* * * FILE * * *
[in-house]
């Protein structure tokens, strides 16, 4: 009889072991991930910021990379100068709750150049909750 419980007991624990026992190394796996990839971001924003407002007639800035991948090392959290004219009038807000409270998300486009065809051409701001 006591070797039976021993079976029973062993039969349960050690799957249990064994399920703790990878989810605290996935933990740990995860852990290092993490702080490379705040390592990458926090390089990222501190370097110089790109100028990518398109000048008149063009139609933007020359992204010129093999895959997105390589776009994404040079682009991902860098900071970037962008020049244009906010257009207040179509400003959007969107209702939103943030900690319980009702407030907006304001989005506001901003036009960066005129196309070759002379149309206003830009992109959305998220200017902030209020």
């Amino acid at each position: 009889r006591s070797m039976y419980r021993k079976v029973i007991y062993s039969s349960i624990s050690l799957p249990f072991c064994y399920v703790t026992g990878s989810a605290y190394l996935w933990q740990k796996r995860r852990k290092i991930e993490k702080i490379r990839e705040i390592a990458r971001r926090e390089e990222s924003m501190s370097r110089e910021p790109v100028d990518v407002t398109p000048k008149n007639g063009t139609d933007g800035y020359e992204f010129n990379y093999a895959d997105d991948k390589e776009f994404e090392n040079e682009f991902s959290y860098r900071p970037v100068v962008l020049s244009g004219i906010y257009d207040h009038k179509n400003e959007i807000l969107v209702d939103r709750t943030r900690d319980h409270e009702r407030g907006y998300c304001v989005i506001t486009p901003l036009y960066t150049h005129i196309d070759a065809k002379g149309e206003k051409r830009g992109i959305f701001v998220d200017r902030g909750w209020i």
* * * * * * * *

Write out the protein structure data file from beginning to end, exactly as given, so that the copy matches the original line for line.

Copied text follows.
[in-house]
């Protein structure tokens, strides 16, 4: 009889072991991930910021990379100068709750150049909750 419980007991624990026992190394796996990839971001924003407002007639800035991948090392959290004219009038807000409270998300486009065809051409701001 006591070797039976021993079976029973062993039969349960050690799957249990064994399920703790990878989810605290996935933990740990995860852990290092993490702080490379705040390592990458926090390089990222501190370097110089790109100028990518398109000048008149063009139609933007020359992204010129093999895959997105390589776009994404040079682009991902860098900071970037962008020049244009906010257009207040179509400003959007969107209702939103943030900690319980009702407030907006304001989005506001901003036009960066005129196309070759002379149309206003830009992109959305998220200017902030209020």
């Amino acid at each position: 009889r006591s070797m039976y419980r021993k079976v029973i007991y062993s039969s349960i624990s050690l799957p249990f072991c064994y399920v703790t026992g990878s989810a605290y190394l996935w933990q740990k796996r995860r852990k290092i991930e993490k702080i490379r990839e705040i390592a990458r971001r926090e390089e990222s924003m501190s370097r110089e910021p790109v100028d990518v407002t398109p000048k008149n007639g063009t139609d933007g800035y020359e992204f010129n990379y093999a895959d997105d991948k390589e776009f994404e090392n040079e682009f991902s959290y860098r900071p970037v100068v962008l020049s244009g004219i906010y257009d207040h009038k179509n400003e959007i807000l969107v209702d939103r709750t943030r900690d319980h409270e009702r407030g907006y998300c304001v989005i506001t486009p901003l036009y960066t150049h005129i196309d070759a065809k002379g149309e206003k051409r830009g992109i959305f701001v998220d200017r902030g909750w209020i």